1918 KANSAS AND KANSANS Chapter 1 Part 1




The conquest of the continent of North America by the Spaniards was for the most part conducted from Cuba. The expedition of Cortez, to conquer Mexico sailed from Havana. In 1520 Lucas Vasquez de Ayllon was granted a royal license to explore the coasts of Florida. In pursuance of this order he sent his lieutenant Gordilla to make a preliminary voyage, whose reports were so favorable that Ayllon carried them to Spain, where he secured a royal cedula to explore and settle eight hundred leagues of the Florida coasts. In 1525 he sent out Pedro de Quexos to make a more extensive preliminary survey of the east shores of America. This expedition returned with a very favorable account of the Atlantic coast regions. In June, 1526, Ayllon sailed from Hispaniola with three ships bearing Spanish emigrants for a colony. He beat up the coasts of North America to the mouth of a stream afterwards known as the James River, into which he turned. On its wooded shores he founded a settlement which he called San Miguel, on the spot where the English afterwards built Jamestown. The Spaniards did not succeed at San Miguel. Ayllon soon died of a fever; the colonists quarreled and finally abandoned the enterprise.

The movement which led to the expedition of Coronado had its origin in the myths of "The Seven Cities." These myths were the more readily believed because of the magnitude of the spoil of the Peruvian Empire, accounts of which had spread over the whole of both Old and New Spain. It was supposed that what Pizarro had accomplished in South America might be duplicated in North America. In this relation it must be remembered that the Spaniards had not then explored the interior of the continent, and that they were in almost total ignorance of its geography, its mineral resources, its productions, its animal life, and its inhabitants.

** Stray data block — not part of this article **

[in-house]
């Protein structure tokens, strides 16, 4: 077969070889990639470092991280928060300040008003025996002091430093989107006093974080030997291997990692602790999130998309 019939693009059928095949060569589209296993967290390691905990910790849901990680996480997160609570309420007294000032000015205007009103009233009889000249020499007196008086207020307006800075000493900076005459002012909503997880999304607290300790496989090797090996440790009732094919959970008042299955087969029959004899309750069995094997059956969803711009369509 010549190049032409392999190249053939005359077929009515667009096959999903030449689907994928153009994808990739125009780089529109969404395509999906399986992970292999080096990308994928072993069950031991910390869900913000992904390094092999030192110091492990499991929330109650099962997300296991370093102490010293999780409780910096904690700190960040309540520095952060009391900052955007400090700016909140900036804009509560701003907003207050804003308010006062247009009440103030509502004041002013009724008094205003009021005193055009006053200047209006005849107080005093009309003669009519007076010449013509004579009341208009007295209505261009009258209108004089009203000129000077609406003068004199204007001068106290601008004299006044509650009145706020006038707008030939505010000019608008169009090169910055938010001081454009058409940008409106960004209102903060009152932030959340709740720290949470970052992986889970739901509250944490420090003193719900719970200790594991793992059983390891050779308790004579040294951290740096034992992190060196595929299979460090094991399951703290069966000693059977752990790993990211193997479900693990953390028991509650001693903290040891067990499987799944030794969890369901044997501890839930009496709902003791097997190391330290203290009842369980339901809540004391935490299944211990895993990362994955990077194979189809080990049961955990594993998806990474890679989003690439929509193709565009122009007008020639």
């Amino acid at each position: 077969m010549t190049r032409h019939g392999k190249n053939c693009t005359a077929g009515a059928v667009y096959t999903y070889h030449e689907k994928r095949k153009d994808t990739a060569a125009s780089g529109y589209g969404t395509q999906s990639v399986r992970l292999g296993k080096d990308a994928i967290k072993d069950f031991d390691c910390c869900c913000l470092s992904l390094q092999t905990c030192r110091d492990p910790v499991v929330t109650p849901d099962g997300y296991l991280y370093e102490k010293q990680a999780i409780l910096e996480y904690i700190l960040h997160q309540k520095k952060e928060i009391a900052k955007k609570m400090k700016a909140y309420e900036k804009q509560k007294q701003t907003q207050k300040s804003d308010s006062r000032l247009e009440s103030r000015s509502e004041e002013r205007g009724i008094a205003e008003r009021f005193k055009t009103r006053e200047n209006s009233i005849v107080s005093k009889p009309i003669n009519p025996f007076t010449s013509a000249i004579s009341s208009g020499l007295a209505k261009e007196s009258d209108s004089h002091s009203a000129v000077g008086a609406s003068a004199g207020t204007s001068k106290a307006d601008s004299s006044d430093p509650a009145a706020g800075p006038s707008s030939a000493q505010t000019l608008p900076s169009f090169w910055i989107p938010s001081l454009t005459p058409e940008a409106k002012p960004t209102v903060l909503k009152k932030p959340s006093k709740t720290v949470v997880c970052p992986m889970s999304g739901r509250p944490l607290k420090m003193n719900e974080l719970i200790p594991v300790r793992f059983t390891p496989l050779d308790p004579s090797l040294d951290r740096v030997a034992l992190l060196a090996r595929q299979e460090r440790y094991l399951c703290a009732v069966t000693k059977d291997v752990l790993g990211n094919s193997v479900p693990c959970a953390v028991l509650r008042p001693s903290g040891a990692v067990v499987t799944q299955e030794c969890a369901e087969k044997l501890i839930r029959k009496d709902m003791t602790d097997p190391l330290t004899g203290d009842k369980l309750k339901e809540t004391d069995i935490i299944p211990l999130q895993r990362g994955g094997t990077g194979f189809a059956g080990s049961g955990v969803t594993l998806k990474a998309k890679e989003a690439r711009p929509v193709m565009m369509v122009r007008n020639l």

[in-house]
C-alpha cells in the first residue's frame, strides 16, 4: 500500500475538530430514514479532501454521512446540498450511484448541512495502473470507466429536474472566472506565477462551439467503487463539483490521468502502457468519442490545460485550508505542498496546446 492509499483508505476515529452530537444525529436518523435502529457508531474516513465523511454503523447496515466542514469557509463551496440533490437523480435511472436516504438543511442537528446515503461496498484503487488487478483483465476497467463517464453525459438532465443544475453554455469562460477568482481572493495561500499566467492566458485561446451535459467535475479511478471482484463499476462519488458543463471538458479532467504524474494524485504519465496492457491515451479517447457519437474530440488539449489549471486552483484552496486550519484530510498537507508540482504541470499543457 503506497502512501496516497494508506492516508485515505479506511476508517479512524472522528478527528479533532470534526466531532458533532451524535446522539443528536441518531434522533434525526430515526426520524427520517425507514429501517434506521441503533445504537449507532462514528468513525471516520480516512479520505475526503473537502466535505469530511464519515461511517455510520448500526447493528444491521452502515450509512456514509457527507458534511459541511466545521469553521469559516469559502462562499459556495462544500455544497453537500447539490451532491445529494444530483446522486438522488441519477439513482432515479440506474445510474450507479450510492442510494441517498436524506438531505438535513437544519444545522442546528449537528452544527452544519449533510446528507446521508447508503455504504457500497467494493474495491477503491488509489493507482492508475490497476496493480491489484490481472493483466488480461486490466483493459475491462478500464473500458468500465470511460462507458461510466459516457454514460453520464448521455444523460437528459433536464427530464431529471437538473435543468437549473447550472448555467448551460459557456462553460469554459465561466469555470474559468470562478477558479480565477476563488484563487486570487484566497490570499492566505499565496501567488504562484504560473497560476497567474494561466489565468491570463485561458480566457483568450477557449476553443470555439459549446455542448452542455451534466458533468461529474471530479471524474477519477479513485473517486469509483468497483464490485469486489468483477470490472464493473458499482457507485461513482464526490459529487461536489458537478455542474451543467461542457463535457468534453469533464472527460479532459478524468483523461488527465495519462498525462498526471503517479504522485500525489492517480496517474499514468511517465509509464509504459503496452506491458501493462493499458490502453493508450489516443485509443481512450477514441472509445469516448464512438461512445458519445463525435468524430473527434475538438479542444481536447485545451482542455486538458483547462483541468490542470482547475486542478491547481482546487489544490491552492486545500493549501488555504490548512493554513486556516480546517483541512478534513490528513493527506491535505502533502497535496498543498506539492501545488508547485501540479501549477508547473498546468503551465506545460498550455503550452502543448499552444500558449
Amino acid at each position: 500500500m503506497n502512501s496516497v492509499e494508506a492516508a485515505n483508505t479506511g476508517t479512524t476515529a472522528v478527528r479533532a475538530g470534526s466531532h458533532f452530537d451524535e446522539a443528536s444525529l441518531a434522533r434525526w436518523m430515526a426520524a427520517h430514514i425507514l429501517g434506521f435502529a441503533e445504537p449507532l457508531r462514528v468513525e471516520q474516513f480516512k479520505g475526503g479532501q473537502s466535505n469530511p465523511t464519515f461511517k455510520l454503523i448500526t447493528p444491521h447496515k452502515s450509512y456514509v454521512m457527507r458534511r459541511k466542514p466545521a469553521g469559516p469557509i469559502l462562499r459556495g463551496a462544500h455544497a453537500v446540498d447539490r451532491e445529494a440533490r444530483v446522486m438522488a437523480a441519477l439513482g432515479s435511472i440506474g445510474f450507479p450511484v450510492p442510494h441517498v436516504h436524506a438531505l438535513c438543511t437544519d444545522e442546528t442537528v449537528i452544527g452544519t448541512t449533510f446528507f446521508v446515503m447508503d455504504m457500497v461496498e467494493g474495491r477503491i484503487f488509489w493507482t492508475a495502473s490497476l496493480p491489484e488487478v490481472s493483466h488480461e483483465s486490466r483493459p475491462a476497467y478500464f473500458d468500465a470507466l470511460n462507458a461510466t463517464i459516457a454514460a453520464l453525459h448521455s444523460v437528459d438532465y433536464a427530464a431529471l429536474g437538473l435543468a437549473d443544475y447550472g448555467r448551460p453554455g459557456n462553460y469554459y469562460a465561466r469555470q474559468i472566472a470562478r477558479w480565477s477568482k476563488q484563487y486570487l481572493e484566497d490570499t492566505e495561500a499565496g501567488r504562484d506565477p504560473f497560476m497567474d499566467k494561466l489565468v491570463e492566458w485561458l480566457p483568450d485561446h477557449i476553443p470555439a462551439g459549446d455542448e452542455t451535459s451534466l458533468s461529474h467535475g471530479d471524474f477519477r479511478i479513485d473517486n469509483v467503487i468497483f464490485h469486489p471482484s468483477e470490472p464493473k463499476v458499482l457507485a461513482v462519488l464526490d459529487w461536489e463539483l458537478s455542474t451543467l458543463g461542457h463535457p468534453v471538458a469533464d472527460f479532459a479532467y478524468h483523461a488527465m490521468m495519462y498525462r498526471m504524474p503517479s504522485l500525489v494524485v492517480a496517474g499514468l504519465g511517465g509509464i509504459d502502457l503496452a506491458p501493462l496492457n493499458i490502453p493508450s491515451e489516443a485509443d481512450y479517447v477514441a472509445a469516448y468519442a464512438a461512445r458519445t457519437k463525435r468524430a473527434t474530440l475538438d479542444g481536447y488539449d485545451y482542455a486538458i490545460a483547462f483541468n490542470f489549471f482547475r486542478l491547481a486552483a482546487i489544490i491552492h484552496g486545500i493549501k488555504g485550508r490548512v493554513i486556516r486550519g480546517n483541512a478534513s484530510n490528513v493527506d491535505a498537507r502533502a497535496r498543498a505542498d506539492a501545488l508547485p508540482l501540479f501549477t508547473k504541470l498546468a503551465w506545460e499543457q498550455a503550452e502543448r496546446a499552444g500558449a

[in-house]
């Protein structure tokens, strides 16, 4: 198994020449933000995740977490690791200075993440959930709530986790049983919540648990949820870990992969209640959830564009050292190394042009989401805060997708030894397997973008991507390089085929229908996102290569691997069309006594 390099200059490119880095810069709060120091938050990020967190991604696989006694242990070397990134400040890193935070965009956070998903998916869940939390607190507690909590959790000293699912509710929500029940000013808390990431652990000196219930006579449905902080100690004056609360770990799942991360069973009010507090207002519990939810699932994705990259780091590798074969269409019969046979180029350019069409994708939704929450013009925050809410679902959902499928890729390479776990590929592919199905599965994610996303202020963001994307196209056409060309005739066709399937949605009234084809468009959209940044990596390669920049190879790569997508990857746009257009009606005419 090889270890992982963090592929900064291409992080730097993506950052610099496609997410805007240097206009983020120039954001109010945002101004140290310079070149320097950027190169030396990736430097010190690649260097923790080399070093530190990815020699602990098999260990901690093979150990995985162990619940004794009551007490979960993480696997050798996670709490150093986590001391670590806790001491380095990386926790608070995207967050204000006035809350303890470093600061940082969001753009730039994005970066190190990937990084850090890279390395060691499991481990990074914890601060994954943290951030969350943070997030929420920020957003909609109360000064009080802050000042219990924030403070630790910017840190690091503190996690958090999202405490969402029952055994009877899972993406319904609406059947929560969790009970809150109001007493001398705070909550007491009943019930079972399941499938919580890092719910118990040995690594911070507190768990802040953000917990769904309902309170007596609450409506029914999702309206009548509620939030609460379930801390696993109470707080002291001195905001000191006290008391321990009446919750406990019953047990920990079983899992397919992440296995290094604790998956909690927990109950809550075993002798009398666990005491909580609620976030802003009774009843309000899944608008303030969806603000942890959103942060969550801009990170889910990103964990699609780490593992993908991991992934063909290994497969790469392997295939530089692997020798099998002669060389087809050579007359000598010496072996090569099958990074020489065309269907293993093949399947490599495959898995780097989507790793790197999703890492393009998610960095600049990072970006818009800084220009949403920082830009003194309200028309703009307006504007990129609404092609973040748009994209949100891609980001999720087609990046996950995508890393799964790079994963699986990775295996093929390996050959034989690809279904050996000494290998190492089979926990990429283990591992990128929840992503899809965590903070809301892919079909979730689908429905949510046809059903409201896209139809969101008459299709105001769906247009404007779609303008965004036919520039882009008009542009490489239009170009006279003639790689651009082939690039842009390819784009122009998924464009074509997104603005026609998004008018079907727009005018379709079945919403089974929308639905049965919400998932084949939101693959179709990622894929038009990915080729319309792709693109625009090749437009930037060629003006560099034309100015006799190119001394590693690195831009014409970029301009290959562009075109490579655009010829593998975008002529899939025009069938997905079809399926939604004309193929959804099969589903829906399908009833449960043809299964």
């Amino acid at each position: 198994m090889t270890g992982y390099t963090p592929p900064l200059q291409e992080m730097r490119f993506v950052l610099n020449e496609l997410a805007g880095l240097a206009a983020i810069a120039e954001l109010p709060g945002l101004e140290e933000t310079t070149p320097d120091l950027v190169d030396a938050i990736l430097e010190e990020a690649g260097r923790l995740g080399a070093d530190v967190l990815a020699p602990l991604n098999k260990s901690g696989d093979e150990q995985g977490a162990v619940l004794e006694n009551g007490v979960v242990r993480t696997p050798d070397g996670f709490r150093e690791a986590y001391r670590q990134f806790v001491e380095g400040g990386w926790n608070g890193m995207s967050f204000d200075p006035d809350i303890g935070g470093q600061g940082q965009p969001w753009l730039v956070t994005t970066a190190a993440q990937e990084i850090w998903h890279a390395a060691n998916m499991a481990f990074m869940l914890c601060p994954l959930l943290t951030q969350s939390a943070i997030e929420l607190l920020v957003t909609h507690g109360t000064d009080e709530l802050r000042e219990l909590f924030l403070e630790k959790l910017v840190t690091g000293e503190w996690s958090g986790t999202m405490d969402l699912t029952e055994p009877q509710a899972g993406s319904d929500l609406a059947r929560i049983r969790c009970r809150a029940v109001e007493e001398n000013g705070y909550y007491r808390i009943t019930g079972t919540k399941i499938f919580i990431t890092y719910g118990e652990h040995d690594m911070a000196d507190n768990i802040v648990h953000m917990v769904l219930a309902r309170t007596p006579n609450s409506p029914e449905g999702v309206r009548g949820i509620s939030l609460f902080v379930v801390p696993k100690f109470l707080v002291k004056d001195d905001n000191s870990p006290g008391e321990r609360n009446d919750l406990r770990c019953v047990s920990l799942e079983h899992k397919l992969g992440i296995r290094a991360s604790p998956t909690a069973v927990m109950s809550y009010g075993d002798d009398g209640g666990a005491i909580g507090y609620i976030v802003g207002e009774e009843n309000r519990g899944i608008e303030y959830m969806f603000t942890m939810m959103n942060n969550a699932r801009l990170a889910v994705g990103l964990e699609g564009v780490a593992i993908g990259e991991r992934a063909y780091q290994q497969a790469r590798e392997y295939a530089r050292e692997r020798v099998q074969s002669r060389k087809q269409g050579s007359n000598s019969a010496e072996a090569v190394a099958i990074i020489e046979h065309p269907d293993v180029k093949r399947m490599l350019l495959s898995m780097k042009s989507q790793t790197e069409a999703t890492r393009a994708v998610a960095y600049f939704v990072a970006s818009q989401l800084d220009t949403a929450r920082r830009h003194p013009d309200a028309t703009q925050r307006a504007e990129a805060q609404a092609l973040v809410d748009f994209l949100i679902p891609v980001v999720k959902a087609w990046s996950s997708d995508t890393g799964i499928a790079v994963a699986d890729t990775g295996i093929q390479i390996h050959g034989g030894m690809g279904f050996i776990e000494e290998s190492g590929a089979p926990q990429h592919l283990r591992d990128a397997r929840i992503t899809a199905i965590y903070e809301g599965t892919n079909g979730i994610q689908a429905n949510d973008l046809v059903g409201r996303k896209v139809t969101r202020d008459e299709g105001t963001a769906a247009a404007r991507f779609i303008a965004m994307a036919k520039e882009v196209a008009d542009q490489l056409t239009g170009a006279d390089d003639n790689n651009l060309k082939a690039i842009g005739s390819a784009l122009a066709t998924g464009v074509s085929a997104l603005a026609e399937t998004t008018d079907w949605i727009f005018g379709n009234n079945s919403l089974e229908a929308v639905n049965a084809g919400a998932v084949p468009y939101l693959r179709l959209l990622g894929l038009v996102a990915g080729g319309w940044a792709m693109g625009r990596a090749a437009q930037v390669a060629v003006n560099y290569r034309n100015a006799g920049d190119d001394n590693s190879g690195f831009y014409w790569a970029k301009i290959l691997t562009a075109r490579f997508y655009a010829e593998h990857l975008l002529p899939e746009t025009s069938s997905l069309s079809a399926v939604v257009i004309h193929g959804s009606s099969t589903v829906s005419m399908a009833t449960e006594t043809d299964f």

The myth of "The Seven Cities" appeared first in Mexico in 1530. Nuno de Guzman was then President of New Spain. Attached to his state was an Indian named Tejo, who was a native of the valley of Oxitipar. This Indian claimed to be the son of a trader, then dead. This trader, so the son said, had gone into the back country to barter fine feathers for whatever ornaments the inhabitants of those regions could be induced to part with. On the journey (or journeys) made for this purpose, the Indian Tejo had accompanied his father. He now told Guzman that they brought back much silver and gold, which the country produced in considerable quantities. He said, also, that he had seen in that northern land some towns as large as the City of Mexico then was. In seven of those towns there were streets given over to shops and workers in the precious metals. Those cities, he said, were far distant, and from his native valley it required forty days to reach them. For the way, he insisted, was through a barren land where no plant-life was to be seen except some desert shrubs the height of a span.

Hoping to find rich countries to plunder, Guzman organized an expedition to discover "The Seven Cities." He enlisted four hundred Spaniards and collected twenty thousand Indians with which to make conquest of those opulent countries of which he had little doubt the seven towns were the capitals. But the expedition came to nothing. The difficulties encountered in the first stages of the march discouraged the men, and discontent spread through the ranks of the adventurers. For this, and for other causes, Guzman abandoned the enterprise when he had but entered the district of Culican.

Panfilo de Narvaez was prominent in the conquest of Cuba in 1511, and settled in that island. Mexico was subject to Cuba, but Cortez threw off the authority of Velasquez. In an effort to regain and retain power in Mexico, in 1620, Velasquez appointed Panfilo de Narvaez Lieutenant-Governor of Mexico, and directed him to voyage to that country, take possession of it, and imprison Cortez. Narvaez set out on this mission, and landed at Vera Cruz in April, 1520. On the 28th of May he met Cortez at Campoala, where he was defeated, wounded, and captured. He managed soon to regain his liberty, after which he went to Spain, where, in 1526, he secured a royal patent to conquer and govern Florida.